The shareholding pattern
It is the promoter shareholding pattern in this company which is the most curious aspect of it all. None of the group companies with which SPARC has inter-se transactions apparently have any stake in the company. The company has furnished the details of shareholders who collectively hold 55.3% of the total voting capital base (a holding in excess of 5% each). The biggest shareholder is Dilip Shanghvi with a stake of 11.3%. This holding is followed by five private limited companies with fanciful and odd sounding names (what';s in a name anyway?) that hold another 43.9%. The total promoter holding in the voting stock of Rs 236.7 m amounts to 67.1%--including holdings below 5%.
But the company is still seriously out of pocket, given its inability to generate cash from operations. In 2012-13 it was in hock to the tune of Rs 953 m in cash flow against a negative cash flow of Rs 694 m in the preceding year. The higher negative cash flow was due to the negative changes in the working capital position during the year. To set right the anomaly the company resorted to a two pronged attack. It issued capital at a very judicious premium which rolled in Rs 2 bn in cash. This led to a marginal increase in the share capital to Rs 236.5 m from Rs 207 m previously. The reserves and surplus consequently shifted direction from a negative figure of Rs 873 m to a positive figure of Rs 847 m as the reserves and surplus got loaded with share premium pickings of Rs 1.94 bn. This was one part of the equation to balance its books. The other part as stated earlier was the company resorting to additional borrowings from group companies during the year.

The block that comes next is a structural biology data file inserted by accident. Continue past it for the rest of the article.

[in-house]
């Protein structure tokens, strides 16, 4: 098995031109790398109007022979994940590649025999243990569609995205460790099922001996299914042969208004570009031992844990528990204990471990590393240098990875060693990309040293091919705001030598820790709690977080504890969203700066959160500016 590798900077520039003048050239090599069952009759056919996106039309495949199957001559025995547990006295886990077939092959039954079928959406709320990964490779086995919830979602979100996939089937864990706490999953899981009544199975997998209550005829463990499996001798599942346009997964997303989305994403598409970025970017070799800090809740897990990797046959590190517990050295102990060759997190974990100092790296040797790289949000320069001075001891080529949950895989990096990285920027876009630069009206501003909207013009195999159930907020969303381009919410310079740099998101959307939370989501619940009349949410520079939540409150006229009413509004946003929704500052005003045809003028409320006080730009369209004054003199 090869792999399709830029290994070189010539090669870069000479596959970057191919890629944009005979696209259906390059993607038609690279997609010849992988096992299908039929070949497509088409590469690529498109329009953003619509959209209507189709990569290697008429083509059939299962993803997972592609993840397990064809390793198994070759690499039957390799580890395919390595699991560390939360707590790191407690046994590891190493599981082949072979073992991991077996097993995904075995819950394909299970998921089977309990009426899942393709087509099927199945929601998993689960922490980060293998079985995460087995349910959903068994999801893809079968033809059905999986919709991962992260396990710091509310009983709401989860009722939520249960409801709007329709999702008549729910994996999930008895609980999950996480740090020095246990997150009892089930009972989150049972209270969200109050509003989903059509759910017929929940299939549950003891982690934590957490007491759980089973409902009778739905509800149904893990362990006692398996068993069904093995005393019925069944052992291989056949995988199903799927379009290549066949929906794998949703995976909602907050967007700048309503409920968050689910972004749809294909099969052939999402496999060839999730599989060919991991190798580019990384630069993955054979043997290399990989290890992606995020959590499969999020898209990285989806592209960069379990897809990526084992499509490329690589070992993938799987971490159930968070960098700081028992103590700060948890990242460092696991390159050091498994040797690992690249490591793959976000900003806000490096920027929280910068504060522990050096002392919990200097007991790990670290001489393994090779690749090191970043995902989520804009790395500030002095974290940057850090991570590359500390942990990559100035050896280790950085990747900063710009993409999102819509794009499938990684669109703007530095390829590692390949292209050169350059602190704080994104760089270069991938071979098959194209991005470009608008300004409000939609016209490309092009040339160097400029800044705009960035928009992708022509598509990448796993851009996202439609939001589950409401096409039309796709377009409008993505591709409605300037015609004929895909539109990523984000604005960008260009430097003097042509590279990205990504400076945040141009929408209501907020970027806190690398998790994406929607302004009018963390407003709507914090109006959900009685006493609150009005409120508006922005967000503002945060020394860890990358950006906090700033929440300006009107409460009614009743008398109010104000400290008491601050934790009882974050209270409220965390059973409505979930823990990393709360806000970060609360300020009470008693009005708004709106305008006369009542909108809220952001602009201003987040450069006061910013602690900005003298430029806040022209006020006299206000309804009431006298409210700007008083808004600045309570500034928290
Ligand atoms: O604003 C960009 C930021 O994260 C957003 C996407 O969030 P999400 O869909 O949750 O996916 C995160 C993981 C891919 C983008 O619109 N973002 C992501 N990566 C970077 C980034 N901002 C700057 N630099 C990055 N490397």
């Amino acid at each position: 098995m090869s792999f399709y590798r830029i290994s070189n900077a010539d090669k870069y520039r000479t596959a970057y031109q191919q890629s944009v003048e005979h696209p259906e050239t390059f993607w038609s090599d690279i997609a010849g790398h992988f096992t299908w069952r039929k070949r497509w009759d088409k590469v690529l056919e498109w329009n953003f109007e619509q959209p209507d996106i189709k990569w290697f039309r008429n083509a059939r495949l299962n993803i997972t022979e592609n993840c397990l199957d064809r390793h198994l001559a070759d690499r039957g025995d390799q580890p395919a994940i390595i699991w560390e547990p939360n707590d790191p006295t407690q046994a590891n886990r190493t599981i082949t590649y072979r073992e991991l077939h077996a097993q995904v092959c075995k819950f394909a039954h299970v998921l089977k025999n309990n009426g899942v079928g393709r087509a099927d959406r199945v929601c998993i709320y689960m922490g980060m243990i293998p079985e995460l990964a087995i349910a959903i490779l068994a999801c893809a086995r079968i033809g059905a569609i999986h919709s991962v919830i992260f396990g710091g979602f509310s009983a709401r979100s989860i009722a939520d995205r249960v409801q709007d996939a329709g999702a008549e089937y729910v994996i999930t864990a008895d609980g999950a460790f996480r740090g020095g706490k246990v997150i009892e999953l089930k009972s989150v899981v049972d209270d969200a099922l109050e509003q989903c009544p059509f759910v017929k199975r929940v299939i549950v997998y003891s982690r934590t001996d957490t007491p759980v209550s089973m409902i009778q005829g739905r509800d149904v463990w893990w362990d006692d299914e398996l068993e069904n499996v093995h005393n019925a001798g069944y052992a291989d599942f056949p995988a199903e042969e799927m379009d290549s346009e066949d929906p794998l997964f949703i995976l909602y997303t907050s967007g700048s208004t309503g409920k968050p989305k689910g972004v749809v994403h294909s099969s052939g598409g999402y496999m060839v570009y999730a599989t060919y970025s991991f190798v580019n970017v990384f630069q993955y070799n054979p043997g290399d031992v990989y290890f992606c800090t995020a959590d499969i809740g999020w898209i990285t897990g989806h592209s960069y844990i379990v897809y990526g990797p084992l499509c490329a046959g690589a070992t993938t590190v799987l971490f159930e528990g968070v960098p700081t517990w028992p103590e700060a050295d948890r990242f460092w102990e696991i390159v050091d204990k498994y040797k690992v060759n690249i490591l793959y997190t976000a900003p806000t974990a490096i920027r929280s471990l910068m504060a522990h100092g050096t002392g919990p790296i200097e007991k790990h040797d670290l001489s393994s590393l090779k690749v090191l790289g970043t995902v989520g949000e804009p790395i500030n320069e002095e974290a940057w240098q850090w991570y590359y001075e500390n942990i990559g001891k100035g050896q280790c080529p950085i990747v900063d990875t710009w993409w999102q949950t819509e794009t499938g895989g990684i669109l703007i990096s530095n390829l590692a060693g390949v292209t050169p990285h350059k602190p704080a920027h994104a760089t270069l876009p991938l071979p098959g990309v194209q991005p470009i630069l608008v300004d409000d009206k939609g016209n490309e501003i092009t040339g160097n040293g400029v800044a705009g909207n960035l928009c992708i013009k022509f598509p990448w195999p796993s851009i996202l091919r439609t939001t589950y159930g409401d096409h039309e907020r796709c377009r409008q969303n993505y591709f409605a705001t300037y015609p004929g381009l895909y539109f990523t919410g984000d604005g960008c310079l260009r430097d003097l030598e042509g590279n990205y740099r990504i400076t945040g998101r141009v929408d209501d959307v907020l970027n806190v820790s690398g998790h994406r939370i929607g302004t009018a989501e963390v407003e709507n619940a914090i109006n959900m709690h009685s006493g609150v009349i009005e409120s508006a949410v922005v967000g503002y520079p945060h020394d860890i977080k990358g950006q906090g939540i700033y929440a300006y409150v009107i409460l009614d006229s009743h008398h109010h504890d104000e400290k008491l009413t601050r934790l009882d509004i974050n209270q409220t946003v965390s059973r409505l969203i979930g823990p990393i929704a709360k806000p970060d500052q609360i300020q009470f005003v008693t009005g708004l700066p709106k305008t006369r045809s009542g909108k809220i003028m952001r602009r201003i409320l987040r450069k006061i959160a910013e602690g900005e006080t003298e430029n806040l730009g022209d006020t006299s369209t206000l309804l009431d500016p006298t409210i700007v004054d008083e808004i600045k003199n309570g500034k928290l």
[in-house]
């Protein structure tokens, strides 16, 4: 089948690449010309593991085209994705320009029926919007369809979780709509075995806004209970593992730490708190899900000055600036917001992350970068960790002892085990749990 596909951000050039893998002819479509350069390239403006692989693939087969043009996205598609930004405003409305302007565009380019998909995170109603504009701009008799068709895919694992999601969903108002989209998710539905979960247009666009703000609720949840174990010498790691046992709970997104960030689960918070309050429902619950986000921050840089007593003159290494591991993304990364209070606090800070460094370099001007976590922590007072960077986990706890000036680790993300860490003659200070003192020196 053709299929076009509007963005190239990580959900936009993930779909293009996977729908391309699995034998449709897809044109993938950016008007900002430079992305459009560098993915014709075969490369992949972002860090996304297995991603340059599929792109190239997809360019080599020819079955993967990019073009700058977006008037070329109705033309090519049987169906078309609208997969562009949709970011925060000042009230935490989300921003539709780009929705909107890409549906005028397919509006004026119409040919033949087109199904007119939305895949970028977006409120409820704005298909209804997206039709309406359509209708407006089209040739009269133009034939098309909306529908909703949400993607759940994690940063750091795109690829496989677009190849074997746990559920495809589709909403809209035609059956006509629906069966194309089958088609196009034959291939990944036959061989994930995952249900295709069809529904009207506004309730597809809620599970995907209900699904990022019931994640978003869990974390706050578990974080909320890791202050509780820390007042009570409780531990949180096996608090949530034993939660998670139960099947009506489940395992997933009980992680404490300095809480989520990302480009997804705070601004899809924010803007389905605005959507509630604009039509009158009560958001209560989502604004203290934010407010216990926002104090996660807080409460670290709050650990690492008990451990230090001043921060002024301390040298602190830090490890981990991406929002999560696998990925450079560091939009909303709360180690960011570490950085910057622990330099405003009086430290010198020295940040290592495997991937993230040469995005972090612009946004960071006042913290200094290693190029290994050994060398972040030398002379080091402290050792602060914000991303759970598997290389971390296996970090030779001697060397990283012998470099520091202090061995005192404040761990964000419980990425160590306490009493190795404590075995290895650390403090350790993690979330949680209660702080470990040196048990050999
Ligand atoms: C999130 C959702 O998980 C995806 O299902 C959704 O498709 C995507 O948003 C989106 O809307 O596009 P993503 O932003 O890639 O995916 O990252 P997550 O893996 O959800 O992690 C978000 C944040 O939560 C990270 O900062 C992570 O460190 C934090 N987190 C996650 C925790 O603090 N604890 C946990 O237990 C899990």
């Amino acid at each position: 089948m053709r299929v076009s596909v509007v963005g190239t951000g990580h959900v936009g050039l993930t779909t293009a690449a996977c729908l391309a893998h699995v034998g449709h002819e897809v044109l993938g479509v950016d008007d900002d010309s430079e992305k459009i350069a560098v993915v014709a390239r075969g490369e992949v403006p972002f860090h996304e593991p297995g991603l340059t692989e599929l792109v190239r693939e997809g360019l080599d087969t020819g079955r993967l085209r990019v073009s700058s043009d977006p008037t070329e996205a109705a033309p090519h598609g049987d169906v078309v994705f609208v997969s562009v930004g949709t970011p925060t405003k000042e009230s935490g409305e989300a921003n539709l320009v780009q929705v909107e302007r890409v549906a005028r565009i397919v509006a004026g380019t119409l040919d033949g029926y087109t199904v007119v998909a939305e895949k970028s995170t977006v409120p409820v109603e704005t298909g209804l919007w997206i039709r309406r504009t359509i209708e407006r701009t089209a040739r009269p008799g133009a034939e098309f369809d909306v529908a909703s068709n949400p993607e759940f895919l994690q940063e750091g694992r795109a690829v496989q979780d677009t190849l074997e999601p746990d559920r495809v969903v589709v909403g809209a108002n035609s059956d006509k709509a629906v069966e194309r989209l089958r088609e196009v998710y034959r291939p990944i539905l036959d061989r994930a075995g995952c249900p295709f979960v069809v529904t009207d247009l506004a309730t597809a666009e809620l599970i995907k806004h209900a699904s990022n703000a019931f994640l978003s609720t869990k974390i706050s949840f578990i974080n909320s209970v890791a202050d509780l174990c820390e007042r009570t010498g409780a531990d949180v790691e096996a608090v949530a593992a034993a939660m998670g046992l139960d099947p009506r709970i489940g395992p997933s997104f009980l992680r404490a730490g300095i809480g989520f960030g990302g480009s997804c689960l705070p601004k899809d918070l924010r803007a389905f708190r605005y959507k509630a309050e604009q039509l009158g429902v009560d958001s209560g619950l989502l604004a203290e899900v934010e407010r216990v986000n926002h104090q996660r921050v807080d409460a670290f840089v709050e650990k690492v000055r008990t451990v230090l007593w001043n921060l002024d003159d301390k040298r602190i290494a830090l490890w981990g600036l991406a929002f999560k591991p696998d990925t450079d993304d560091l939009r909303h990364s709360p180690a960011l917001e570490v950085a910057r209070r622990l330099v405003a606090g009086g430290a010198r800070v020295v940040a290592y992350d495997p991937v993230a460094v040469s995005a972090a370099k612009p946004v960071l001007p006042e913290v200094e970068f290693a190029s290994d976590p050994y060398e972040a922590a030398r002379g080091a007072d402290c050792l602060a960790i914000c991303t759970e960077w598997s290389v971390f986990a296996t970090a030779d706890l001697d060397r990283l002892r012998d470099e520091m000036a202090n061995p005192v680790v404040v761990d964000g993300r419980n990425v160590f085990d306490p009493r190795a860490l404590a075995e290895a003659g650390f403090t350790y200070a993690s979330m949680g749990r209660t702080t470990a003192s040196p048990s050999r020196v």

The future imperfect?